Ron explains how disc speed and release angle work in throwing Rollers with discs using the The Backhand toss is the traditional disc throw. While it might not be the easiest throw of them all, it is the easiest to throw a hundred yards, and it is the easiest and SideArm releases. These throwing principles hold true with all The Roller is a great throw for reinforcing a dog with a disc. Instead of flying through the air like a wing, the Roller rolls on the ground like a wheel; a fast, throws.
Making a Disc Roll
Making a disc roll successfully is a combination of speed and release angle. Either attribute on it’s own can make a disc roll, but successful rolling of discs more often than not relies on getting the proper mix of these two throwing attributes.
Rolling and Speed
A disc that is going too fast will turn over in the direction of the Spins and Twists are tricks where the dog spins 360 degrees in a clockwise or counter clockwise fashion. Spin is clockwise and Twist is counter clockwise so it is important to have a and roll. This can be thought of as “over-speeding”. This happens rather easily with competitive dog discs due to their understable flight principles.
A disc that is thrown flat at a high enough rate of speed will turn over and roll. This rate of speed differs based upon the type of disc being thrown – model, the type of plastic, and the degree of wear on the disc all play a role in what speed, exactly, is required to turn a disc over for the roller.
The key idea here is that if you throw it fast enough it will roll, even if you throw it flat. The more speed you add, the flatter the release angle required for successful rolling.
Rolling and Release Angle
The release angle of the disc is critical to successful and accurate Rollers.
The faster you throw it, the flatter the release angle, as per above, which means that the slower the throw, the more vertical the release angle needs to be for the disc to roll properly.
For very short, slow throws the disc can be released completely vertical, but other than the shortest and slowest throws some horizontal angle must be applied to the disc.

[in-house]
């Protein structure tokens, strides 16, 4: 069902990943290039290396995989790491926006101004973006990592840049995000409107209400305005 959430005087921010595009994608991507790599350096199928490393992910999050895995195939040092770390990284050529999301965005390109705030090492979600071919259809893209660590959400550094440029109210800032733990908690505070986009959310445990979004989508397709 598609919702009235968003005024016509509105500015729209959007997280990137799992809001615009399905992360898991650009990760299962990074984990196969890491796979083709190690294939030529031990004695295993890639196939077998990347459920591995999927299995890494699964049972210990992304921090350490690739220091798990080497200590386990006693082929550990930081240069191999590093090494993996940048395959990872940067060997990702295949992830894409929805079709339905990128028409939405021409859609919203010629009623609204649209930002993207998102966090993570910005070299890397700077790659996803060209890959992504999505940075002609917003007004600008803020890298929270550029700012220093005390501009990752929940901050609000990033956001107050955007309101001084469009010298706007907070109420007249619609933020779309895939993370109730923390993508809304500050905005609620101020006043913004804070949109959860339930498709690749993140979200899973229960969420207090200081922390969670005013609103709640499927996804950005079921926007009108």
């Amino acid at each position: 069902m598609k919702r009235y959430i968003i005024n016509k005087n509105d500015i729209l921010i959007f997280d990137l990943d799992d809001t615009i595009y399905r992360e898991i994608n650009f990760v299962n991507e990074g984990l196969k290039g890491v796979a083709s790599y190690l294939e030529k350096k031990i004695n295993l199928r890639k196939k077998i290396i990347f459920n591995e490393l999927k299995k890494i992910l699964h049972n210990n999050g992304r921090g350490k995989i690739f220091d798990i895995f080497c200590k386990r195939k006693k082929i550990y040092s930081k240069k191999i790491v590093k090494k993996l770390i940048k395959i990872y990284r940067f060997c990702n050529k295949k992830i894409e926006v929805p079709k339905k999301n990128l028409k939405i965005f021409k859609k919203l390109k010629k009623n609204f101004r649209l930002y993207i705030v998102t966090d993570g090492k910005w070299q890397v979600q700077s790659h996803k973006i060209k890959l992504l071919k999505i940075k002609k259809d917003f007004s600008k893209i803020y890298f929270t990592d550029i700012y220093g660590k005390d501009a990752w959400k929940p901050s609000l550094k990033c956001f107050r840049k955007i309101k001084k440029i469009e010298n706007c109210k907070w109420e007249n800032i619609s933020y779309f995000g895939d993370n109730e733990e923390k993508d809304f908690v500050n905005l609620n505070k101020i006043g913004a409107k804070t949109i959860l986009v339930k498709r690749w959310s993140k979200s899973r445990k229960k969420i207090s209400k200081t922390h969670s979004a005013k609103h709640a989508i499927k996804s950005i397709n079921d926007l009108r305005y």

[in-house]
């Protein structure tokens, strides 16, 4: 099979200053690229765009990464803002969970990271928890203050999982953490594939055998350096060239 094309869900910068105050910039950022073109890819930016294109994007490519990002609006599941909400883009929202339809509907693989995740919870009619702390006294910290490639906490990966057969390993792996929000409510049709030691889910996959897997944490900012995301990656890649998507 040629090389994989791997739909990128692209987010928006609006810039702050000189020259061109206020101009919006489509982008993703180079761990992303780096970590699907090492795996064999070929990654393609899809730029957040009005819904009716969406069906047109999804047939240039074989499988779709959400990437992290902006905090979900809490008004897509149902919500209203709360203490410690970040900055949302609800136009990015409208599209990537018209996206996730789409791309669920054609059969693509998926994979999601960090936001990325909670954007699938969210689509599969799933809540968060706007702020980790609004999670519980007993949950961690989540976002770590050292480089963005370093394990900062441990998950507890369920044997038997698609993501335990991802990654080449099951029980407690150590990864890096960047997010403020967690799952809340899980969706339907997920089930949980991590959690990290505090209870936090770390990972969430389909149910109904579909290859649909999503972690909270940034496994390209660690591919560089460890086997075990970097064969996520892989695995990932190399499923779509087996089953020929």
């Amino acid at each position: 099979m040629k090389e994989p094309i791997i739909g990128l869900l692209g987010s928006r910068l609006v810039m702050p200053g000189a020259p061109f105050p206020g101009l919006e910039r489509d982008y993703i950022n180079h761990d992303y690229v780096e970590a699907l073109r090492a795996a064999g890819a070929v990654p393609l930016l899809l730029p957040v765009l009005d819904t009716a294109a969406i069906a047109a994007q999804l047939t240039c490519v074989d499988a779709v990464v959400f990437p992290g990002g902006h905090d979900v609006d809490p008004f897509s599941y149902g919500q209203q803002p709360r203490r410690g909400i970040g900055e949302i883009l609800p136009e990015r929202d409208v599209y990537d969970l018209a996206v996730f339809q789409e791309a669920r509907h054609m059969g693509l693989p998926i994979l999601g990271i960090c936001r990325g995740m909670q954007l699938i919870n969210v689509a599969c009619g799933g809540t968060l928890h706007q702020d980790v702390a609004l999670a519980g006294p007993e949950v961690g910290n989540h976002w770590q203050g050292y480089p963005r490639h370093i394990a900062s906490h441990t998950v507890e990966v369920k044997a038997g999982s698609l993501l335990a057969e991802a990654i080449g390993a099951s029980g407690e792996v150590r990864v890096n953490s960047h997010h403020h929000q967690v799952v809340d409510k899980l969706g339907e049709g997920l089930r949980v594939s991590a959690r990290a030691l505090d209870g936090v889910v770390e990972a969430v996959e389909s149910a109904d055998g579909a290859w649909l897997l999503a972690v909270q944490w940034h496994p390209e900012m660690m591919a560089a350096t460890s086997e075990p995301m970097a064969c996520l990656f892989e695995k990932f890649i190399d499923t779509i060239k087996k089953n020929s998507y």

The further and faster you go the flatter the throw.
SideArm Mechanical Advantage
The power of the flick on the SideArm throw is often overwhelming. Perhaps you have experienced the disc turning over on your SideArm. This is the most common mistake with the SideArm throw. It is very easily to over-speed the disc as it comes out of your hand even on short, tiny throws because there is great mechanical advantage applied on the release.
Purposefully rolling discs and rolling discs with purpose and accuracy in mind is a great way to get a better handle on the SideArm throw. It can be very helpful to play around with the great mechanical advantage of this while being successful rather than repeating the same old mistake over and over.
After you learn how to make the disc roll and learn to control the roll it is much easier to make the disc not roll.
On Over-Speeding, Stability, and Spin
It must be mentioned that the amount of spin changes the stability of the disc while it is in flight. The more spin, the more stable the disc becomes and the less likely it is to roll.
Not trying to over-complicate things, but it is something that must be kept in mind and experienced. Just bookmark this idea and keep it in mind while you play around with throwing Rollers and while throwing in general.